'No one can make India kneel': PM

Two Kashmiri militant groups under suspicion issued statements Wednesday denying responsibility for the deadly bombings on Mumbai's commuter system.

Commuters in Mumbai returned to the city's trains Wednesday as Indian officials called on Pakistan to dismantle an "infrastructure of terrorism."

Officials in India's largest city raised the death toll from Tuesday's bombings to 200 as worried residents gathered at local hospitals to check lists of the dead and carried photos of missing relatives.

Two Kashmiri militant groups issued statements Wednesday denying responsibility for the bombings, which happened during Tuesday's evening rush hour.

Lashkar-e-Tayyaba and Hezb-ul-Mujahedeen condemned the bombings in India in separate statements released Wednesday, insisting they were not involved.

"These dastardly acts were perpetrated by the enemies of humanity," said Lashkar spokesman Abdullah Ghaznavi in a statement.

"Indian security forces blame Lashkar in an attempt to defame the Kashmir freedom struggle," he said, repeating a chargethe militants regularly make when they are accused of carrying out attacks against Indian civilians.

"We do not believe in killing innocent civilians," Ghaznavi said.

The Hezb-ul-Mujahedeen group also condemned the blasts and said in a statement that "Mujahedeen cannot be involved in such heinous crimes."

Also Wednesday, Indian Foreign Ministry spokesman Navtej Sarna repeated Indian demands that Islamabad crack down on Kashmiri separatist militants, who New Delhi says operate from Pakistan's part of Kashmir.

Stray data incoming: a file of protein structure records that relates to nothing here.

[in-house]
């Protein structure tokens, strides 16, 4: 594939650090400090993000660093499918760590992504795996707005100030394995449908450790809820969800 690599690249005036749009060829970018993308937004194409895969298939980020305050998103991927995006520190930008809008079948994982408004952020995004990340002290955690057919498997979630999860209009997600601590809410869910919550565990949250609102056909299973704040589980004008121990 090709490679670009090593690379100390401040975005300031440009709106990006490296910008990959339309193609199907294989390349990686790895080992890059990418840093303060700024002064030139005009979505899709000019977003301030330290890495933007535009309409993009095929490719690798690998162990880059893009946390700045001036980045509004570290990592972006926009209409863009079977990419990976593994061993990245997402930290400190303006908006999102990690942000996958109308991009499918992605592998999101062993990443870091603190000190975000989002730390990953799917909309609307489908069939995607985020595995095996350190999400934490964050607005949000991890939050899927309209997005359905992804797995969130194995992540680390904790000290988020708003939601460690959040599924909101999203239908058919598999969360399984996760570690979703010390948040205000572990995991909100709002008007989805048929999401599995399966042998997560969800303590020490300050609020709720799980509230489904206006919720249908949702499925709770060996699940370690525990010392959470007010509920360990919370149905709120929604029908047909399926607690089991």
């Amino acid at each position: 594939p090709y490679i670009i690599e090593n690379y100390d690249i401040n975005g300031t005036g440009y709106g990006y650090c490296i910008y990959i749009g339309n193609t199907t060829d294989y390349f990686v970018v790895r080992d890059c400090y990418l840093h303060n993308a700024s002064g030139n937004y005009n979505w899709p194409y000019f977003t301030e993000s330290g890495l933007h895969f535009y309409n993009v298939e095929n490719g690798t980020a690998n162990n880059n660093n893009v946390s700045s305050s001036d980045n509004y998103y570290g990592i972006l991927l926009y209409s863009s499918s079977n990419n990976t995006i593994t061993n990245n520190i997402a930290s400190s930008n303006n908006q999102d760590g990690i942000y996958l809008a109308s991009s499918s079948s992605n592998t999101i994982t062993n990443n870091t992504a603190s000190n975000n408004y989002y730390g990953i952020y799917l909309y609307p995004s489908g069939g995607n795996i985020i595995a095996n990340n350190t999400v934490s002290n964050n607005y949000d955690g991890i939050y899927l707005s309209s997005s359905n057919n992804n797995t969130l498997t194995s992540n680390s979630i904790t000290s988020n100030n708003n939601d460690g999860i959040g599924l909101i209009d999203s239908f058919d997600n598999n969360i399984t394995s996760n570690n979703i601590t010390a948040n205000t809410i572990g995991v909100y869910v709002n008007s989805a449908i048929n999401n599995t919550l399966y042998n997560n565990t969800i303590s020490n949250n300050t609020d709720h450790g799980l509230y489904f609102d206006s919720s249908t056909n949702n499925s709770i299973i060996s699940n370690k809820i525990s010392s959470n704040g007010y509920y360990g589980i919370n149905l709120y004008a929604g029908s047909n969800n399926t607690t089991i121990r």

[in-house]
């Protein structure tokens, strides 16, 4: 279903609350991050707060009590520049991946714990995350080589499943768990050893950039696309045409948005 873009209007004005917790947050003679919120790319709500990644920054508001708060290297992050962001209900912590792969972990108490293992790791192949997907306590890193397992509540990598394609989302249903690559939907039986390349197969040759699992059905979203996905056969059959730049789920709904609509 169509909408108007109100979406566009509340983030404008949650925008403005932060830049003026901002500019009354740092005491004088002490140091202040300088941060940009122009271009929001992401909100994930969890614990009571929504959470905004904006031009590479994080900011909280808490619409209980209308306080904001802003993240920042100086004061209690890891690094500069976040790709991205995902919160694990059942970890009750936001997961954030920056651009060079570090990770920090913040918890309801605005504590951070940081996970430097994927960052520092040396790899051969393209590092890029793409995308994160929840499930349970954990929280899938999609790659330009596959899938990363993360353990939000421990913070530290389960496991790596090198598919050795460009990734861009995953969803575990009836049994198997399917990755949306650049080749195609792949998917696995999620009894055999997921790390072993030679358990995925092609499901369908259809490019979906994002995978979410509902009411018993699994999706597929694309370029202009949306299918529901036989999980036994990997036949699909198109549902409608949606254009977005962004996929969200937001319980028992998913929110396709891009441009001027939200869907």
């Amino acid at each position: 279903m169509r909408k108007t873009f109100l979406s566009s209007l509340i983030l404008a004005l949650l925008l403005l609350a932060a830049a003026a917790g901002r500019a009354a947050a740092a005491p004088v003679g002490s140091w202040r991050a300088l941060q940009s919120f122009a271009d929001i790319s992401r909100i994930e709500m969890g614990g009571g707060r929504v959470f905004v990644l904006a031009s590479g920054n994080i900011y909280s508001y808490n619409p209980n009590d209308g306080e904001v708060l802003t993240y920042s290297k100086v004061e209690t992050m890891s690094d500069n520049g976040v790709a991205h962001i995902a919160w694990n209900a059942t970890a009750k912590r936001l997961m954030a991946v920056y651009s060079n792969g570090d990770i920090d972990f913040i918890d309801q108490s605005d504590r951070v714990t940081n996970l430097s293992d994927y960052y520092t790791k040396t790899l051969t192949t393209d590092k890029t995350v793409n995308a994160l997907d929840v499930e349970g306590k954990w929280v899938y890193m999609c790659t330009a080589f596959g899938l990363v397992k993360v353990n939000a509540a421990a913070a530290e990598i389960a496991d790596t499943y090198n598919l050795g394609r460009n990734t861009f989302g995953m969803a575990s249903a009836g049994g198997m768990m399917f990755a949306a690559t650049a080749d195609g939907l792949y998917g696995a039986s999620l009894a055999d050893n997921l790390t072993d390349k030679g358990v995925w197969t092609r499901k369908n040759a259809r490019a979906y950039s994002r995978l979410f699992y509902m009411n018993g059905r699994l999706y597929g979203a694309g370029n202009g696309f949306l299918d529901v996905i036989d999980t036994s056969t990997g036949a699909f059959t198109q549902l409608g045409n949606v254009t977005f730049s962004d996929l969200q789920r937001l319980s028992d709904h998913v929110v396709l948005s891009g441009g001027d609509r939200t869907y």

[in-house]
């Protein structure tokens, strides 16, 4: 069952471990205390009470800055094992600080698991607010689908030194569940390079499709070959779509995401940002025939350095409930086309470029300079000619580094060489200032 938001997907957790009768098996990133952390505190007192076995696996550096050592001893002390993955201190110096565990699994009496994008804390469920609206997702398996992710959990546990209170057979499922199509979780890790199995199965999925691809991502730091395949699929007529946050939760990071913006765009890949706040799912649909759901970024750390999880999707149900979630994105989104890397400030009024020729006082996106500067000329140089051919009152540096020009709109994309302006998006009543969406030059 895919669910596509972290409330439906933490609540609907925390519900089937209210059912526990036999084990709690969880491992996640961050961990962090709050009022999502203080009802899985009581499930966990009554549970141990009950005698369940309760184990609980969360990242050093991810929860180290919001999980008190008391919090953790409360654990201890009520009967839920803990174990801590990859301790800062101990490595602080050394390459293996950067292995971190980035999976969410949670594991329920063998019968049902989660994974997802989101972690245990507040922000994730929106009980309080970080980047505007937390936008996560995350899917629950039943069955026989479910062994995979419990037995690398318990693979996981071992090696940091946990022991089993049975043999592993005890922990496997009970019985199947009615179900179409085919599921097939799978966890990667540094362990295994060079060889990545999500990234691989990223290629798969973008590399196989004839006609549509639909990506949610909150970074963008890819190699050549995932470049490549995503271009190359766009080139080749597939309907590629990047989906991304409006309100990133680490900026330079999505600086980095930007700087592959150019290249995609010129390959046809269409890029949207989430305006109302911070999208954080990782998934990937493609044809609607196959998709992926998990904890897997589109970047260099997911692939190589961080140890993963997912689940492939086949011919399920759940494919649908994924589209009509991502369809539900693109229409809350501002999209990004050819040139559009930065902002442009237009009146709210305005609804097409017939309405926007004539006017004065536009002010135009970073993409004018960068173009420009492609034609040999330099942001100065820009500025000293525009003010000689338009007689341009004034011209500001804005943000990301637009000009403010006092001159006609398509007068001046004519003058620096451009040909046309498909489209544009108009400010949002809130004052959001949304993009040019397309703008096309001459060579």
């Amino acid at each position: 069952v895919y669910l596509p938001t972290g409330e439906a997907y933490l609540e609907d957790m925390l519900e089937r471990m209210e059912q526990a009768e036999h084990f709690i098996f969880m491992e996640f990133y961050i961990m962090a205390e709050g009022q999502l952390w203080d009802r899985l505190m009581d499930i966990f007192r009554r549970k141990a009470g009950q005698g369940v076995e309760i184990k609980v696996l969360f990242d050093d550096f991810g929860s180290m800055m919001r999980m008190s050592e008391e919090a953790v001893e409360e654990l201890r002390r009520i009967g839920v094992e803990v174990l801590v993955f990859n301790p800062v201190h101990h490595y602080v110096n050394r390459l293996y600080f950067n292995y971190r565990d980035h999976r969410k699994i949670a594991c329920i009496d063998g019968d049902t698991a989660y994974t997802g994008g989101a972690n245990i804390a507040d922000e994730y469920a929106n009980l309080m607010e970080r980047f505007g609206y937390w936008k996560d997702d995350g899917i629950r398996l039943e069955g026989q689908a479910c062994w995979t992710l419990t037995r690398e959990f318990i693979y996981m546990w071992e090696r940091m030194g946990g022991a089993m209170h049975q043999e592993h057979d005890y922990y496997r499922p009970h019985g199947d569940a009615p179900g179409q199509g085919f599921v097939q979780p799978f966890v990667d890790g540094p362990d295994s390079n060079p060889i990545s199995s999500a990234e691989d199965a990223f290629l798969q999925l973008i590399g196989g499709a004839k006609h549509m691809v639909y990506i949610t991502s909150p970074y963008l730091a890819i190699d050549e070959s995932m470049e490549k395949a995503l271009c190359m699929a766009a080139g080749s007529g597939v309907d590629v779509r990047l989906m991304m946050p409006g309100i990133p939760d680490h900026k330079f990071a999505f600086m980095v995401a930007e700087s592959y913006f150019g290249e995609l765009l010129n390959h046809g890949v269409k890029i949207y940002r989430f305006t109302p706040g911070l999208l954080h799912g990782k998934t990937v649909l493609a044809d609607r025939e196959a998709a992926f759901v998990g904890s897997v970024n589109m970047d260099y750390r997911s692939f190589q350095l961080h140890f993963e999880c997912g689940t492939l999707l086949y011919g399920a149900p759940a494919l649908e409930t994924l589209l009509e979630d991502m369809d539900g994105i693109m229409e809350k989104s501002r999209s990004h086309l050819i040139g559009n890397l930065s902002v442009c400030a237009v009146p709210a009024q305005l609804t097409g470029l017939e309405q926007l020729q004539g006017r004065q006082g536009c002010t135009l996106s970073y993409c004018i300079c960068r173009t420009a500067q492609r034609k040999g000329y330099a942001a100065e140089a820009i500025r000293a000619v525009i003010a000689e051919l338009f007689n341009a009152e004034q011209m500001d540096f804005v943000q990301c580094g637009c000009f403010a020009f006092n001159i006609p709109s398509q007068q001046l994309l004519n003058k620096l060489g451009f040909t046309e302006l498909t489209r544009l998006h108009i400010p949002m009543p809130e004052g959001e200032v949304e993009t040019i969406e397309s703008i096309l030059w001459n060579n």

"We would urge Pakistan to take urgent steps to dismantle the infrastructure of terrorism on the territory under its control and act resolutely against individuals and groups who are responsible for terrorists' violence," he said.

Kashmiri militants suspected

Indian officials have been hesitant to blame Pakistan in the wake of the bombings, although many in India suspect the attacks were the work of Kashmiri militants that New Delhi alleges are trained, armed and funded by Islamabad.

Pakistan insists it only offers the rebels diplomatic and moral support.

CBCcorrespondent Michael McAuliffe saidcommuterson subway platforms were "defiant" in their attitude to not be intimidated and carry on with their lives. More than 6 million people depend on Mumbai's commuter system.

A series of eight bombs hit the western rail line in the city after between 6 and 7 p.m. local time on Tuesday, ripping train carriages apart.

Indian Prime Minister Manmohan Singh praised the city for its strength Wednesday, saying "no one can make India kneel."

"Resilience and resolve will triumph over evil designs of death and destruction," said Singh.

Indian authorities said Wednesday they were aware Mumbai could be targeted by terrorists.

"We had an idea since some months that Mumbai was a target," said P.S. Pasricha, the director general of police for Maharashtra state, where Mumbai is located. "Since it is the financial capital, there are many vulnerable areas in the city. Targets are well-known."

The Times of India reported Wednesday that Indian intelligence officials believe Lashkar-e-Tayyaba and the banned Students Islamic Movement of India were responsible for the blasts. Both groups were blamed for a series of Mumbai bombings in 2003.

With files from the Associated Press